An online petition seeking a new “Sexual Experiences Survey” has gathered over 900 signatures in the past two days. Director of the Princeton University Survey Research Center Edward Freeland said Tuesday that a potential new internal survey would not be necessary because the University is currently participating in a national study by the American College Health Association that will survey about 50 percent of University undergraduates on topics that include sexual assault.
The annual National College Health Assessment has “tracked changes in health issues and trends” since the year 2000 according to the ACHA’s website. Many of the questions on the survey concern sexual assault and harassment.
“One of the benefits of that [survey] is that you get access to what your institution [looks] like relative to all the other institutions that are participating in the survey, even relative to the group of universities that is most like your institution,” Freeland said.
An email sent to students last month on behalf of the ACHA noted that the survey contained “questions regarding behaviors such as illegal substance use, sexual behavior and mental health.”
The University has participated in the survey for at least the past four years. The results of these surveys, that include both males and females, showed that “1 in 8 students reported experiencing sexual assault, dating violence or stalking in a 12-month period,” according to University Spokesperson Martin Mbugua.
It remains unclear whether the University will release this year’s Princeton-specific results once they become available.
Citing RCA training conducted in September 2012 and the playbill of “The Way You Move” that was distributed to all freshmen during the first week of the fall semester, Mbugua said the figure was already shared with students.
“The University actively seeks to raise awareness, engages in preventive programming and offers comprehensive services both on- and off-campus,” Mbugua said.
The petition, authored by Shreya Murthy ‘13, Siofra Robinson ‘13 and Kellie Valladares ‘13, with input from Kanwal Matharu ‘13, is a response to an article published last Monday by The Daily Princetonian that detailed the results of a previously unpublished Sexual Experiences Survey conducted by several University offices in 2008.
“My reaction to the initial article was surprise, a little bit,” Matharu said. “As an RCA, I had heard statistics like this before, but to see that it was at Princeton was a bit tough.”
Directed at the Princeton University Survey Research Center, University Health Services and the Office of the Vice President for Campus Life, the petition asks for the “commission of a new survey that provides current, accurate information about the rate of sexual assault on campus,” as well as an official statement concerning the 2008 survey.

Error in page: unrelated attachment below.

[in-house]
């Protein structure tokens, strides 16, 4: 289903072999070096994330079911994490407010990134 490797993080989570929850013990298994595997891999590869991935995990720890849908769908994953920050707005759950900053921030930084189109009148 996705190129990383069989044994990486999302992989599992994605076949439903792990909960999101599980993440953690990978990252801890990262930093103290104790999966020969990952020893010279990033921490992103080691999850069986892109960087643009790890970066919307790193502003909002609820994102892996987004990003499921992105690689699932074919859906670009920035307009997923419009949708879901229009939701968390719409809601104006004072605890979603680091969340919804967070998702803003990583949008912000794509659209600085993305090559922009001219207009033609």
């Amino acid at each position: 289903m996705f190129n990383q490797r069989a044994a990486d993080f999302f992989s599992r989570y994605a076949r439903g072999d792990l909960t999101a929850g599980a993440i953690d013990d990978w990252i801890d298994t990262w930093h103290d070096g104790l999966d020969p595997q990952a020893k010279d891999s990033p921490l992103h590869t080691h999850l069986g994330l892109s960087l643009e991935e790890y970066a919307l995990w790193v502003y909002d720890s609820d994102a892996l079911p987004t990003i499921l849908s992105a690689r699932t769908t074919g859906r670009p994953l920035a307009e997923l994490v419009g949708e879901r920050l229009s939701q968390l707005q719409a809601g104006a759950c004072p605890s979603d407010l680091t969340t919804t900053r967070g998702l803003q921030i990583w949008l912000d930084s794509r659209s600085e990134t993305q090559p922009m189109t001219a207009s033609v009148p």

University Health Services, SHARE Director Jacqueline Deitch-Stackhouse and Vice President for Campus Life Cynthia Cherry deferred comment to University Spokesperson Martin Mbugua.
“Let me note that the 2008 survey was taken for the purpose of informing internal planning and programming and was used for that purpose,” Mbugua said. “Those conducting the survey did not think of it as a survey whose results would be published.”
Following the March 4 ‘Prince’ article, Mbugua noted that the raw data from the survey described was not analyzed or compiled as a report. He added that the lead coordinator of the survey - former Sexual Harassment / Assault Advising, Resources and Eduction director Suraiya Baluch, had left the University before the project was completed.
According to Mbugua, the University administration is looking forward to meeting a group of students to discuss the subject.
The authors of the petition have said they would like to keep the petition going regardless of any internal reactions or national surveys.
“We don’t want to just stop with the petition; it’s the beginning of a bigger campaign,” Robinson said. “We want to bring together a coalition of concerned students to raise awareness of actions and attitudes that can lead to sexual assault on campus and the culture that contributes to it.”
The petition’s authors decided to create the petition to show students’ support for a new survey of sexual assault rates on campus and make it an administration priority, Murthy said.
Another “major impetus” for the petition was the comment section on the first article, Valladares said.
“We felt that the conversation was getting a little bit derailed by semantic and survey design issues ... but what seemed like a much greater issue,” she said, was that “it was evident that there was some sort of issue with rape on campus.”
Murthy emphasized the petition was one everyone could support and the necessity of gathering as many student signatures as possible.
“It’s really important for survivors of sexual assault to know that this is a campus that is a supportive environment for them, that this is an issue that people care about, and people want to help them, and that they know that they are important,” Murthy added.
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